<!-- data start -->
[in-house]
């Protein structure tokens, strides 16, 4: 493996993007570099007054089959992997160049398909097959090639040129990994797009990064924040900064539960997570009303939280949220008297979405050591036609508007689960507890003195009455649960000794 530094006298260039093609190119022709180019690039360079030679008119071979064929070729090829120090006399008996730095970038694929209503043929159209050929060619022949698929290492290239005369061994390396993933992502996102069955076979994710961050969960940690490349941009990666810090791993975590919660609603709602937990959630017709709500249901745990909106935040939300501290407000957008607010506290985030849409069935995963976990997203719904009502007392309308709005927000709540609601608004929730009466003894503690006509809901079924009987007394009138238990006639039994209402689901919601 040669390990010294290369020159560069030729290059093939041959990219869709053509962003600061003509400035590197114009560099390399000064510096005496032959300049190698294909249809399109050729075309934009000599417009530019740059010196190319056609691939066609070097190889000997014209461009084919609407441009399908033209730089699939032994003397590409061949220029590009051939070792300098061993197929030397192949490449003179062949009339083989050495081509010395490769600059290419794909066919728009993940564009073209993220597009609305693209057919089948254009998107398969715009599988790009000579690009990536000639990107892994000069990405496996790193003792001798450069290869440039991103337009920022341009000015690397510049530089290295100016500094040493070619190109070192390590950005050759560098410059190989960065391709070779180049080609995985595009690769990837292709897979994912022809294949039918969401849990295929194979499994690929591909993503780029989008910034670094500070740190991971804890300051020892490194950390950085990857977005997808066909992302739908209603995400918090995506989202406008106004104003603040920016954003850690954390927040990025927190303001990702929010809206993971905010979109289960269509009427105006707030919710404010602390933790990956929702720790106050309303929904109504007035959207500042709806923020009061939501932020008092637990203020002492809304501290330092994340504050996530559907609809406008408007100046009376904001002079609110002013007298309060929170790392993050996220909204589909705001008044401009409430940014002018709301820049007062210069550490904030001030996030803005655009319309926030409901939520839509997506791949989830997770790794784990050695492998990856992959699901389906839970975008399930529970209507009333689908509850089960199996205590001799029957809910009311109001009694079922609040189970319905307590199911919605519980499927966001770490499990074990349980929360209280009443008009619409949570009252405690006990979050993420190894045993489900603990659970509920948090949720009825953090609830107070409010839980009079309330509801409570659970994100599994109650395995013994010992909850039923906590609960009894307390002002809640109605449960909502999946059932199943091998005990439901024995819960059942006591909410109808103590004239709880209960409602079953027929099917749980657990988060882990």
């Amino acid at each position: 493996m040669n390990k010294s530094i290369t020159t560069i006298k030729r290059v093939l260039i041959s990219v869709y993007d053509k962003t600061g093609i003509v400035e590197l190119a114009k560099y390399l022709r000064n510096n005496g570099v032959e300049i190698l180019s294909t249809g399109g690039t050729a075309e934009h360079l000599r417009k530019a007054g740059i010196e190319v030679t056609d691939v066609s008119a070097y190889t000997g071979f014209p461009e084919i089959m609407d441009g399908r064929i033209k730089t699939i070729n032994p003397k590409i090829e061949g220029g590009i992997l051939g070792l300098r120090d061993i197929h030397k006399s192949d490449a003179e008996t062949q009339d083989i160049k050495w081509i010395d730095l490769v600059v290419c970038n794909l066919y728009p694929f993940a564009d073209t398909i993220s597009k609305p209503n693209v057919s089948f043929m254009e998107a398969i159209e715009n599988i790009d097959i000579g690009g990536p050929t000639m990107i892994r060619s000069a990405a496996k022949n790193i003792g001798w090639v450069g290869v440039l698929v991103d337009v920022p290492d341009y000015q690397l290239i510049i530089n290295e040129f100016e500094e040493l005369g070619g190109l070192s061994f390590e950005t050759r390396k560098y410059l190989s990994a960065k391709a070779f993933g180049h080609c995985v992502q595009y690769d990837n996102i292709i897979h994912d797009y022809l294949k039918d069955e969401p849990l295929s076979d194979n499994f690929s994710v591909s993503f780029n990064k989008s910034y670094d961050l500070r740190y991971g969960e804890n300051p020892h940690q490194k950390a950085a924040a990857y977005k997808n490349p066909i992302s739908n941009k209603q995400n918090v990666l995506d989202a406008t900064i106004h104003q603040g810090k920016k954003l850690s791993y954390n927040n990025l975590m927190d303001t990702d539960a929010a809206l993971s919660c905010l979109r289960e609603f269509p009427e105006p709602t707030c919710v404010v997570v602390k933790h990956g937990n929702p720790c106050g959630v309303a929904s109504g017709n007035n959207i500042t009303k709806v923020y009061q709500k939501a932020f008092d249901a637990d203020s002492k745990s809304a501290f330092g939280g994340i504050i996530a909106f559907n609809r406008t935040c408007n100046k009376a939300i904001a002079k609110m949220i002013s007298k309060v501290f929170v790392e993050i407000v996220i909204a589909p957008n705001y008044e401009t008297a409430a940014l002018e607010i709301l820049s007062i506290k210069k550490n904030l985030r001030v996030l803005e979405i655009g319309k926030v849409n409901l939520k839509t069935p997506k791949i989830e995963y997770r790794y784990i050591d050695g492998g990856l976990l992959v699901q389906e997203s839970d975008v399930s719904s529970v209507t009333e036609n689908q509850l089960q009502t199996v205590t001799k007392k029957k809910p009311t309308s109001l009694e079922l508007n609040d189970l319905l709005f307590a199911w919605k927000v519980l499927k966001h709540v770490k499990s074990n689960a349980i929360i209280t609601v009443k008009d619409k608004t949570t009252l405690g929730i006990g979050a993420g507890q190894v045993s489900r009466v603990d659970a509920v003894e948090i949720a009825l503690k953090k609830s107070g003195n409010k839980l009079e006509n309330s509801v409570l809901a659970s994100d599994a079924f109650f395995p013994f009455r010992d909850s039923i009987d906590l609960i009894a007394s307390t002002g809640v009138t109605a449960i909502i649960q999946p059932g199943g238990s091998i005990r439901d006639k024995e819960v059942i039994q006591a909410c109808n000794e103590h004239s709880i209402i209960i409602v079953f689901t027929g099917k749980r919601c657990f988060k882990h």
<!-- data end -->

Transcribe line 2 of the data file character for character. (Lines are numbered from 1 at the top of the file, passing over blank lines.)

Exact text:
């Protein structure tokens, strides 16, 4: 493996993007570099007054089959992997160049398909097959090639040129990994797009990064924040900064539960997570009303939280949220008297979405050591036609508007689960507890003195009455649960000794 530094006298260039093609190119022709180019690039360079030679008119071979064929070729090829120090006399008996730095970038694929209503043929159209050929060619022949698929290492290239005369061994390396993933992502996102069955076979994710961050969960940690490349941009990666810090791993975590919660609603709602937990959630017709709500249901745990909106935040939300501290407000957008607010506290985030849409069935995963976990997203719904009502007392309308709005927000709540609601608004929730009466003894503690006509809901079924009987007394009138238990006639039994209402689901919601 040669390990010294290369020159560069030729290059093939041959990219869709053509962003600061003509400035590197114009560099390399000064510096005496032959300049190698294909249809399109050729075309934009000599417009530019740059010196190319056609691939066609070097190889000997014209461009084919609407441009399908033209730089699939032994003397590409061949220029590009051939070792300098061993197929030397192949490449003179062949009339083989050495081509010395490769600059290419794909066919728009993940564009073209993220597009609305693209057919089948254009998107398969715009599988790009000579690009990536000639990107892994000069990405496996790193003792001798450069290869440039991103337009920022341009000015690397510049530089290295100016500094040493070619190109070192390590950005050759560098410059190989960065391709070779180049080609995985595009690769990837292709897979994912022809294949039918969401849990295929194979499994690929591909993503780029989008910034670094500070740190991971804890300051020892490194950390950085990857977005997808066909992302739908209603995400918090995506989202406008106004104003603040920016954003850690954390927040990025927190303001990702929010809206993971905010979109289960269509009427105006707030919710404010602390933790990956929702720790106050309303929904109504007035959207500042709806923020009061939501932020008092637990203020002492809304501290330092994340504050996530559907609809406008408007100046009376904001002079609110002013007298309060929170790392993050996220909204589909705001008044401009409430940014002018709301820049007062210069550490904030001030996030803005655009319309926030409901939520839509997506791949989830997770790794784990050695492998990856992959699901389906839970975008399930529970209507009333689908509850089960199996205590001799029957809910009311109001009694079922609040189970319905307590199911919605519980499927966001770490499990074990349980929360209280009443008009619409949570009252405690006990979050993420190894045993489900603990659970509920948090949720009825953090609830107070409010839980009079309330509801409570659970994100599994109650395995013994010992909850039923906590609960009894307390002002809640109605449960909502999946059932199943091998005990439901024995819960059942006591909410109808103590004239709880209960409602079953027929099917749980657990988060882990």